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Saving salmon before it’s too late
Department of Fisheries and Oceans officer Finn Chuminski wants to restore the habitat of an endangered species of B.C. sockeye, but he’s thwarted by DFO management, and politicians.
As Chuminski tries to make sense of the road blocks, he has suspicious, life-threatening “accidents.” His hip-waders fill with water. Before he’s sucked under, his life-long friend, Billy Spirit Wolf, throws him a rope.
Another time, Chuminski grinds to a halt at the edge of a raging river. The bridge is out. Why hadn’t his supervisor warned him? Were the slashes in the boots from a knife? Could Chuminski be targeted for extinction along with the salmon he’s trying to save? By whom, and why?
It’s the premise – basic idea or dilemma – of Secret Protocol, a novel. I wrote it after listening to Denise Jaden, the presenter at last month’s Golden Ears Writers at the ACT. Her book is Fast Fiction, A Guide to Writing a First Draft Novel in Thirty Days. Jaden once wrote a novel in 21 for National Novel Writers Month (each November).
Jaden says a premise contains elements of a good screenplay. She recommends Luke’s Logline.
The main character in Secret Protocol – Chuminski – sets out to achieve a goal: restore Sacred Lake’s sockeye. But he runs into unexpected obstacles. Mundane office tasks take him from his field work – “the new DFO protocol” eliminates the agency’s role in enforcement and habitat protection.
To save the salmon before it’s too late, Chuminski must grow as an individual or face defeat and doom.
The next step is a story plan. Let ideas for setting, themes, characters, and plot flow onto a page without revising or editing, says Jaden. Do that after writing 2,000 words every day for a month.
For the setting, I need a lake with spawning area infringed upon by development.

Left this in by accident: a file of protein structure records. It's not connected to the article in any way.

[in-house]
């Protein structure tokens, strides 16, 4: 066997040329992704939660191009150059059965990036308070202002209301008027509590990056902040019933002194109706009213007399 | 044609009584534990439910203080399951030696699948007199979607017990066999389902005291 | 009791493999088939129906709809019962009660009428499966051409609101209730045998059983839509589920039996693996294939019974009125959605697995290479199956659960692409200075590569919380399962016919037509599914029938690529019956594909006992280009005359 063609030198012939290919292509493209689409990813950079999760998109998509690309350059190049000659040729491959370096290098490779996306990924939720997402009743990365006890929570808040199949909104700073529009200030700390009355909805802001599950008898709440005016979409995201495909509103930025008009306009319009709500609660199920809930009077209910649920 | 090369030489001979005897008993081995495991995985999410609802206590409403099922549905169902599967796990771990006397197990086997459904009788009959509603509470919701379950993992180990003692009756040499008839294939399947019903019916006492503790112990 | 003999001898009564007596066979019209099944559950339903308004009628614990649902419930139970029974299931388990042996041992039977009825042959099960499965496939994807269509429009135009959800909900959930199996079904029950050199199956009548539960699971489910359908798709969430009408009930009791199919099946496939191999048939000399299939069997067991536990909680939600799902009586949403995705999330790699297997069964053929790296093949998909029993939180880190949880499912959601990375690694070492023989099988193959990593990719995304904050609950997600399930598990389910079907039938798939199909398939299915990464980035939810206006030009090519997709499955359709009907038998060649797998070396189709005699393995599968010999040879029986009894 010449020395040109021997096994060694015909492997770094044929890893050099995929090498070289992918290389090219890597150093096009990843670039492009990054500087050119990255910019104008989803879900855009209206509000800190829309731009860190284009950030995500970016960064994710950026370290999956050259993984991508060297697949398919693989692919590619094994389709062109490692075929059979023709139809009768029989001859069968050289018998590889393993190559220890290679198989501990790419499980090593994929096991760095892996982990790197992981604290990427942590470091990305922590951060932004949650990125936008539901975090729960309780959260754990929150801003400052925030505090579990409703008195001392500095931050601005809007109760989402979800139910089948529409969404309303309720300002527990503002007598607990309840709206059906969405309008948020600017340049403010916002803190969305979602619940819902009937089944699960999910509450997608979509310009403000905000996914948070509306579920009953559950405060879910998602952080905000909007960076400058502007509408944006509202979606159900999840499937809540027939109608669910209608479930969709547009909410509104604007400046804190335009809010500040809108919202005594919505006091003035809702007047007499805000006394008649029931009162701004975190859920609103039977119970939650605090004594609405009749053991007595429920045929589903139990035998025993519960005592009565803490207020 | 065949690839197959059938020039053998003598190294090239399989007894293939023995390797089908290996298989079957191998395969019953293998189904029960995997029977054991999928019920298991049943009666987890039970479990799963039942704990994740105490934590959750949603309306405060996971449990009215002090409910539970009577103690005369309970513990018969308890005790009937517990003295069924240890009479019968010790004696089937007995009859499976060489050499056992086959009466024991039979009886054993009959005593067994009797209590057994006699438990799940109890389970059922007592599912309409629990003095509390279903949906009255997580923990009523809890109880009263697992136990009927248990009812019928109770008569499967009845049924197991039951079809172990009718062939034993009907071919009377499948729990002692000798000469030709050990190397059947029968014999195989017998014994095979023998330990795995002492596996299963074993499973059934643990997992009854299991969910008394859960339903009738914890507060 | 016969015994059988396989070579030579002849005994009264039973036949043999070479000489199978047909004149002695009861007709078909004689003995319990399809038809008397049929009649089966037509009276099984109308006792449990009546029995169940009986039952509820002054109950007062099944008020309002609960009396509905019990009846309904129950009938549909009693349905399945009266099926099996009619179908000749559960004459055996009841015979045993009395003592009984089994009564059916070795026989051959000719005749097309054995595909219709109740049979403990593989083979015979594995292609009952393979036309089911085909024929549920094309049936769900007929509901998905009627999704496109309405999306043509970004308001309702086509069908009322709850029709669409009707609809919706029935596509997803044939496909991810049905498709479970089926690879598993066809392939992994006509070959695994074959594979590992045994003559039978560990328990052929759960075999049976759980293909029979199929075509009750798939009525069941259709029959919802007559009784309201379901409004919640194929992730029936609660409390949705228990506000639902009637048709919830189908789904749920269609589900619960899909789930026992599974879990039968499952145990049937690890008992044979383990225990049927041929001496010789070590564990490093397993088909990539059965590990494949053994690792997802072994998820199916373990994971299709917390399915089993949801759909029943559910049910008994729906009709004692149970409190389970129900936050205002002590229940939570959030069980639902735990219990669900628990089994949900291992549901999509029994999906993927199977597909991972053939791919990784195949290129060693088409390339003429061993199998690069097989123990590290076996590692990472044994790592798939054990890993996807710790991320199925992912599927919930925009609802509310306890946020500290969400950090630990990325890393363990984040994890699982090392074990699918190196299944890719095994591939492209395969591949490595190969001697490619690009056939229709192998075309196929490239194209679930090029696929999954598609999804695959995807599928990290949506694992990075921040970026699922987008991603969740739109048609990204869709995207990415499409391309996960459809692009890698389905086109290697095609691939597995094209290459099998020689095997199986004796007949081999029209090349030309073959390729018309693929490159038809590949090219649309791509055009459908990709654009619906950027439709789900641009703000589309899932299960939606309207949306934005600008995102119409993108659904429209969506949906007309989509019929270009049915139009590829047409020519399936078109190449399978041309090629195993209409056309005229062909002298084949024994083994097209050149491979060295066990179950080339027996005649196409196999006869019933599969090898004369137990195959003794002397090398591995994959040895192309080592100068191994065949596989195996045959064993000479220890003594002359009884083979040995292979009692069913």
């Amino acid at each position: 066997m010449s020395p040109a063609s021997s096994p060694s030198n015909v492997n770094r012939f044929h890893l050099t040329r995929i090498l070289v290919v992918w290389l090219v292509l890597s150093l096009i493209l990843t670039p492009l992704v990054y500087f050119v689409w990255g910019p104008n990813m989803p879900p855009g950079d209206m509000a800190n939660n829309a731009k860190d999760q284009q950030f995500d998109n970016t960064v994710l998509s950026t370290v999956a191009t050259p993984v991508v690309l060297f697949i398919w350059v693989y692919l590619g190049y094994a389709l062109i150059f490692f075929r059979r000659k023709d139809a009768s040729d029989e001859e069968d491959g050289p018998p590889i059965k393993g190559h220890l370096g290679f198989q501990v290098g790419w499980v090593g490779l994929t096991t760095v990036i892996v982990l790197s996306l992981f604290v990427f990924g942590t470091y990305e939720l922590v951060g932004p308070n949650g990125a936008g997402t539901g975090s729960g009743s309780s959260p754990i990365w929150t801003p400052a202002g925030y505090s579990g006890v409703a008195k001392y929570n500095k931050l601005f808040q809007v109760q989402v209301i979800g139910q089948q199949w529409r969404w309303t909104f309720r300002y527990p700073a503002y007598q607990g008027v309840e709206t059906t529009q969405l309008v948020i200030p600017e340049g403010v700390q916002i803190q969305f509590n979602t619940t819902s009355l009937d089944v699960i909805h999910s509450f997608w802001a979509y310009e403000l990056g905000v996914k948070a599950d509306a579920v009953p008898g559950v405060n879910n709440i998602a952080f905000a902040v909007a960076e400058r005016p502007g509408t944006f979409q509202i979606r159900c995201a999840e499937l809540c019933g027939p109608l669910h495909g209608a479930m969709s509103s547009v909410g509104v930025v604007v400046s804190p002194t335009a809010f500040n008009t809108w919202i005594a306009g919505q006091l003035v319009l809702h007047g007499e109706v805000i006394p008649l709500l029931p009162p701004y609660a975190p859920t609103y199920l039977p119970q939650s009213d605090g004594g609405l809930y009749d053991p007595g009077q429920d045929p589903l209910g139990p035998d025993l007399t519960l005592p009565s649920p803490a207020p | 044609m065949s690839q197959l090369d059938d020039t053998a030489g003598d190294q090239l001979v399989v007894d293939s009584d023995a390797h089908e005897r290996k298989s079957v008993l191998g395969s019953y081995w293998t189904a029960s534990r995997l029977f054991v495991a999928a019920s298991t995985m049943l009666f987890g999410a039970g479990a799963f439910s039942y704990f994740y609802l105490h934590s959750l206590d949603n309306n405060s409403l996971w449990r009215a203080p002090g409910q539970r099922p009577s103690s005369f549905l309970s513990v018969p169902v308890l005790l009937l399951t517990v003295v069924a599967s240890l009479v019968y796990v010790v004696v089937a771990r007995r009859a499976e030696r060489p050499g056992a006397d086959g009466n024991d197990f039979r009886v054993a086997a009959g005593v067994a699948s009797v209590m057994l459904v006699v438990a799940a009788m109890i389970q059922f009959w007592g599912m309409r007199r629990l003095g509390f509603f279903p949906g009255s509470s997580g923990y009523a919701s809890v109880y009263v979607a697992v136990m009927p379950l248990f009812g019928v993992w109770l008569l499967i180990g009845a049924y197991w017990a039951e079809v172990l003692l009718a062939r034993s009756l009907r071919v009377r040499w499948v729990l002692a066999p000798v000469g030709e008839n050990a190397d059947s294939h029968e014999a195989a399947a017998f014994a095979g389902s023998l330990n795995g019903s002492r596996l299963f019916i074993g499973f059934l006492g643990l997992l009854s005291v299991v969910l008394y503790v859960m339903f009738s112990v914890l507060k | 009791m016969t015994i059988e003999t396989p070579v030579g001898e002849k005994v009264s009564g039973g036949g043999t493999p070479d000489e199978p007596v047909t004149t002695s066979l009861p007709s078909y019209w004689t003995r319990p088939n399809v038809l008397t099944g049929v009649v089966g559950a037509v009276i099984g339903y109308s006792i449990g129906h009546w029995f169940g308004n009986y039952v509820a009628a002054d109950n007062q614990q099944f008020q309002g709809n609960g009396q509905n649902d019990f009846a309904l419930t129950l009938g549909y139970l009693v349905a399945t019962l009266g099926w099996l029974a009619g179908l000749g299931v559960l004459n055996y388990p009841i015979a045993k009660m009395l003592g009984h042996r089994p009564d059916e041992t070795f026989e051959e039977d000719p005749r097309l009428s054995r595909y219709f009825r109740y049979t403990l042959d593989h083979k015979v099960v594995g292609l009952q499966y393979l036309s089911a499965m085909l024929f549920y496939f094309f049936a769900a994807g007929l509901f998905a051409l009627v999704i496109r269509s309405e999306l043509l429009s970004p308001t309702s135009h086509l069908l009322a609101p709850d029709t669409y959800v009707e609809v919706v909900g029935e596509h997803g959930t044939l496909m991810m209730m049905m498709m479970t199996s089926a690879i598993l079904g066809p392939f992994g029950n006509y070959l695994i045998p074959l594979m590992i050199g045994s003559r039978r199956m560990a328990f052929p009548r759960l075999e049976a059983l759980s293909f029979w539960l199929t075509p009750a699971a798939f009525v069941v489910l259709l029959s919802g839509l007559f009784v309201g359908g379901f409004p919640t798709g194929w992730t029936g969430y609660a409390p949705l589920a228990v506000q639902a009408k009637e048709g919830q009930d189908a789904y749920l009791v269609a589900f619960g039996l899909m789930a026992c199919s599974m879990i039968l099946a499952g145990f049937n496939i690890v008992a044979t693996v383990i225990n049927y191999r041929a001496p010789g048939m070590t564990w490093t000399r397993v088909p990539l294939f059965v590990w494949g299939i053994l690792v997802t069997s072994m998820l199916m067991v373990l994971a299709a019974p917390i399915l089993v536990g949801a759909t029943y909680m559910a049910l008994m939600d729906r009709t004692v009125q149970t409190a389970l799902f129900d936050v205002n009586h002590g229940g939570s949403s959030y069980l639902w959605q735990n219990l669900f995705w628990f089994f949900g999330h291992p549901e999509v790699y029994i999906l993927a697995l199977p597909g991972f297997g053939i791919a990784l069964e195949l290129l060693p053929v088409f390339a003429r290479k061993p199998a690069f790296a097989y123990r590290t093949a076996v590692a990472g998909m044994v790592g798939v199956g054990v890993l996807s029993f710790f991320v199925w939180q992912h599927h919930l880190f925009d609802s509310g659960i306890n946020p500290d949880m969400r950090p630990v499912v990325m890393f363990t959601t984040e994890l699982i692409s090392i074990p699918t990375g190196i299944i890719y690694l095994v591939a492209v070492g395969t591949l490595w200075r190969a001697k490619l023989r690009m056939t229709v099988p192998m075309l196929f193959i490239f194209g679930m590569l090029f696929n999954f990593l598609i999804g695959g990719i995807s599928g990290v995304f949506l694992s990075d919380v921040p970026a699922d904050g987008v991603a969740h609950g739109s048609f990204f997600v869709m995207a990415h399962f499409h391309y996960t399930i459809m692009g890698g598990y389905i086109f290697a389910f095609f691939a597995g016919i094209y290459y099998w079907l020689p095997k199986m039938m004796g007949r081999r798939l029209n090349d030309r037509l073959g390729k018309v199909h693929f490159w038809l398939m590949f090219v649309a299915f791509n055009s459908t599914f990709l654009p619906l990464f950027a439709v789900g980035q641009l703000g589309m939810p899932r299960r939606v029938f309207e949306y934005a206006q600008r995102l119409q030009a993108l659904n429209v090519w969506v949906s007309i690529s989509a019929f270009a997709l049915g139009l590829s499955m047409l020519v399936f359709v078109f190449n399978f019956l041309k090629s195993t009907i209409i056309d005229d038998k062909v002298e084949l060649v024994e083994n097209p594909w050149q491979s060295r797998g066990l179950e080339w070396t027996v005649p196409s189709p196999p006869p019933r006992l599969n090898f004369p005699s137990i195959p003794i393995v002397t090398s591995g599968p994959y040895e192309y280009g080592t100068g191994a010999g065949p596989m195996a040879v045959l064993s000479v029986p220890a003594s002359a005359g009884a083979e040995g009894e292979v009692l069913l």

A model? Fish Lake is out after escaping a plan to turn it a mining tailings pond, but there’s one near Chilliwack that First Nations have depended on for centuries. Habitat could be remediated here, but it’s vanishing as politicians strip rules for lakes and endangered species from legislation. I’d explain this through dialogue to hold reader interest. I’ll reread testimony of senior DFO administrators at the Cohen Commission, but remember this is fiction.
Other characters? A council of shady senior DFO guys out to eliminate Finn, who’s getting too close, and Finn’s wife, who’s threatening to leave him because of his drinking problem and frequent violent rants. For Finn to save his marriage, he must become open with his feelings; find personal peace and purpose.
Spirit Wolf will take him through a healing ceremony in a sweat lodge. When Chuminiski embraces ancient native values, he’ll find the strength to uncover the truth behind the department’s paralysis.
Themes? Pushing forward in the face of loss, government misuse of power.
To advance the plot, I’ll have a Deep Throat figure in the DFO drop clues to the secret protocol’s location. It’s a scheme to abandon the Wild Salmon Policy for engineered GM farm fish. Puppet DFO scientists say the substantial equivalent for the real thing will adapt to increasing ocean acidity, and produce six times the protein in months, not years. Think of the corporate profits. Who needs wild salmon, scallops, and oysters?
A big problem with the protocol – which leads to murder – is a gene similar to the one responsible for mad cow disease. The DFO scientist who discovered it dies suddenly in a boating accident.
I need an inciting opening incident.
Billy calls Chuminski at home. “You’ve got to see this, Finn. Dead fish, hundreds of ’em along Davis Creek. Didn’t make it to the spawning grounds.”
“Chemical spill, or siltation? It’s important if you hope to get us there.”
“Neither. Covered with lesions. Opened a few. Hearts are mush. Asked your supervisor to investigate three days ago, take samples. Nobody. What’s going on?”
“First I’ve heard, Billy. Be there in 20 minutes.”
• March 18, Writing as Witness with poet Renee Sakika and author Annette LeBox.
Jack Emberly is a retired teacher,
local author and environmentalist.